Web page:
Social impact assessment of technological water projects

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1 Sustainable Development and Planning II, Vol Social impact assessment of technological water projects C. Mendoza 1 & C. Levi 2 1 Anahuac University, Mexico 2 Mexican Institute of Water Technology, Morelos, Mexico Abstract Water problems in the basin of Lake Pátzcuaro in Mexico mainly include the lack of sufficient quantity of high quality water, the uneven geographical distribution and quantity of existing adequate water supplies, and the degradation of the hydrological system due to natural and man-made stresses. To cope with these problems, in the last three years an overall rehabilitation program for Lake Pátzcuaro has been implemented, mainly consisting of infrastructure construction, technology transfer, and training projects for the use of technologies and infrastructure maintenance. Because social impact assessment of these projects is considered crucial for future water resources strategic planning in the basin, this paper proposes a methodological approach for this purpose. The basis for the social impact assessment is a model of five indicators of community change considered as social factors that lead to the appropriation of the technology or infrastructure by the community people. To make this possible, the engineers responsible for the project need to be aware of the social implications of the project from the beginning and consider the social participation of the community people for whom the technology or infrastructure is destined: before its implementation, during the process of implementation and in its future maintenance. The assessment is carried out by means of a survey considering three types of populations and the data thus obtained are analyzed through statistical hypothesis testing. This paper includes an example of the model s application in one project carried out in the basin of Lake Pátzcuaro which is interesting due to the special social organization of its inhabitants. Keywords: social impact assessment, strategic planning, technological water projects, environmental change, community change, Lake Pátzcuaro basin.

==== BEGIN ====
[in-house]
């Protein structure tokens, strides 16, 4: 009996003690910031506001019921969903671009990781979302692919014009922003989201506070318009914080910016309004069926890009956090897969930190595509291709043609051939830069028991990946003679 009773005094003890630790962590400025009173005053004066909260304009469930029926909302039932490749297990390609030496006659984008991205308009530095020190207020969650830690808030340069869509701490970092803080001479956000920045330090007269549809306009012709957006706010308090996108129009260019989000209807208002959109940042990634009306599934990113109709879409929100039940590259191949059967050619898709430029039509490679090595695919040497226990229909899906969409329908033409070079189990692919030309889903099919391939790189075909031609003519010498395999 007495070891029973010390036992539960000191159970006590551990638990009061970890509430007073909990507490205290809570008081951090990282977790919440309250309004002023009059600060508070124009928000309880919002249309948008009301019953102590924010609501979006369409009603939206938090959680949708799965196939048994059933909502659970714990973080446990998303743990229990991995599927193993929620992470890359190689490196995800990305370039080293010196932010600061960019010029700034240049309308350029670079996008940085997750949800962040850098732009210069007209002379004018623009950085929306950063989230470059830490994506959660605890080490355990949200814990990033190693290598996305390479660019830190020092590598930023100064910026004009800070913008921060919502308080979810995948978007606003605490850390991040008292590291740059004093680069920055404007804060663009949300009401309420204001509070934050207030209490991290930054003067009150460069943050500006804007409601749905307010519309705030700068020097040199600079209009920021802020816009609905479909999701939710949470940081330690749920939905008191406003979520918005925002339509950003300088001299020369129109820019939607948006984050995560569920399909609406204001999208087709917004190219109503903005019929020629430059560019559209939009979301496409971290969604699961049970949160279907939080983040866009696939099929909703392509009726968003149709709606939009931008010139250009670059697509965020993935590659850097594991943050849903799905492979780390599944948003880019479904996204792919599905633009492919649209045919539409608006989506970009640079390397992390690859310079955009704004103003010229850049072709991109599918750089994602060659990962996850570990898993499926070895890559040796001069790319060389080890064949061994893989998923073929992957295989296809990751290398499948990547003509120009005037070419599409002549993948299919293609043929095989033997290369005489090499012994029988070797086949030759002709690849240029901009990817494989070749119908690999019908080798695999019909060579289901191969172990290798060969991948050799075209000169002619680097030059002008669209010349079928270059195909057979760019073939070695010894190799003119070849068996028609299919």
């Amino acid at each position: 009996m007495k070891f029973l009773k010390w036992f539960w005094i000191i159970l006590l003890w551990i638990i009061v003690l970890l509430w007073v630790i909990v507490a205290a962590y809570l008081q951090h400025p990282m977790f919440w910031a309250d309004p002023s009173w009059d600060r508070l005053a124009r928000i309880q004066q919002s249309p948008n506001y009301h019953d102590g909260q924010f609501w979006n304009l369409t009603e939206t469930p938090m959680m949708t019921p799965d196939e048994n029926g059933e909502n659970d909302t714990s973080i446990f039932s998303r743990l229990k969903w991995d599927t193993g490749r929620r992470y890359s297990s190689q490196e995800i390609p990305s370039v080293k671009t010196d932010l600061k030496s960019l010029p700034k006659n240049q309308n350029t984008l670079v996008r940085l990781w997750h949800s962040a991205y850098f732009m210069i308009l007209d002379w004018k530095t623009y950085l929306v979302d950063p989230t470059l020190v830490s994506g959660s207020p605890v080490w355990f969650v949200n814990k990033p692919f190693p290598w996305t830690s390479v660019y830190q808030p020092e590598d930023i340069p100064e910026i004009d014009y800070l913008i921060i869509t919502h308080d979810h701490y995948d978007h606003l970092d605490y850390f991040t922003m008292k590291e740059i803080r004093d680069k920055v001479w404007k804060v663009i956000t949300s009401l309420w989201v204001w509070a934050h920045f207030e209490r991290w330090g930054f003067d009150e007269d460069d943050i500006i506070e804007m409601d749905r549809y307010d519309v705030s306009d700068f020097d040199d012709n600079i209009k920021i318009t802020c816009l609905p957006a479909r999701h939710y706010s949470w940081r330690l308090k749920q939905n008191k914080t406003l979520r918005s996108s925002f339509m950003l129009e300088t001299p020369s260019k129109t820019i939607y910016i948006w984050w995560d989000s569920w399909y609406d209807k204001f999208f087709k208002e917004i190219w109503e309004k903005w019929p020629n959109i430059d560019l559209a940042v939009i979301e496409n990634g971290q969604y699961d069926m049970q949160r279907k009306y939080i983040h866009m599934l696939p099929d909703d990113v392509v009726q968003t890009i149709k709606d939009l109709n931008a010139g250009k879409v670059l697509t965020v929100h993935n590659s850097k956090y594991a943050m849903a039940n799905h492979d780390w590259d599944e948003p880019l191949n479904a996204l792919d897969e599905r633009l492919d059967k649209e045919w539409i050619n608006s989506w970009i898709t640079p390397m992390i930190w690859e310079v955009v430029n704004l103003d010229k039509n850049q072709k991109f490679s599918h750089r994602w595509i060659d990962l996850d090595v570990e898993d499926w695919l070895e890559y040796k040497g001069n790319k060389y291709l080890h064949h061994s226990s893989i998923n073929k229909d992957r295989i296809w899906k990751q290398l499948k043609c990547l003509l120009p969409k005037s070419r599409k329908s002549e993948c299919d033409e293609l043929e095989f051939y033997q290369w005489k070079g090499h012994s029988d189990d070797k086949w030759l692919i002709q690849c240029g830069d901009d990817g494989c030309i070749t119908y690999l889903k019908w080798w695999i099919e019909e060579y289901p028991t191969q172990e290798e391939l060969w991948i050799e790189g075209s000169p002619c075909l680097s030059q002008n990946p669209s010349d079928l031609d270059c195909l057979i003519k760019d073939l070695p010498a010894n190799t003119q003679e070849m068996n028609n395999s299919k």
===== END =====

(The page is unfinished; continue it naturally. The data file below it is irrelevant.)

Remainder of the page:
2 1272 Sustainable Development and Planning II, Vol. 2 1 Introduction In most cases in Mexico, when engineers decide to implement a water infrastructure or technology transfer project, to cope with an environmental problem, they seem to think only in terms of the technical efficiency needed to solve the problem at stake, neglecting the fact that both new infrastructures and technologies bear unexpected environmental changes which will directly or indirectly affect the inhabitants of the communities involved in the project. That filter determines the acceptability of the infrastructure or technology by these people, and explains their reticence to incorporate the latter into their everyday lives and eventually get involved in its future maintenance. The implementation of water technological projects causes social and technical changes to actively interact and shape anew environments that hold together different social dynamics which are simultaneously a consequence of their existence and necessary for their survival. This fact led us to consider that social impact assessment of such projects is imperative for the strategic planning of programs focused towards the implementation of viable solutions to water problems. This paper proposes a methodological model for the social impact assessment of technological water projects which is useful for this purpose, and exemplifies its implementation in three case studies carried out in the basin of Lake Pátzcuaro in Mexico. 1.1 Basis for the development of the methodological model For the development of the methodological model, more than 15 documents on the subject were analyzed. Among them we found three basic theoretical tendencies concerning the impact assessment of environmental projects. First, some theoretical models describe methodologies for the evaluation of environmental, social or socio-economic impact, based mainly in cost-benefit principles, that is, solely in quantitative terms. The model we developed basically requires qualitative information. Second, other documents refer to internationally recognized methodologies for the evaluation of environmental impact, and strategic planning of environmental projects, including specific applications to hydraulic problems. However all these models require a pre-evaluation of the problem situation in the planning stage, considering it as a starting point of the social or environmental impact evaluation, followed by several successive evaluations in predetermined periods of time to measure the consequences of the projects implementation, and finally seek, in the medium term, the impact effects. Our methodological model simulates a change situation in a short term period of time, by considering three types of population samples: target population, control population and comparison population; these will be defined in the section of this paper which refers to the statistical analysis of data. Finally, a third group of models including the ones established by the European Community and the World Bank, do consider among the environmental sustainability variables, social data, but these are mainly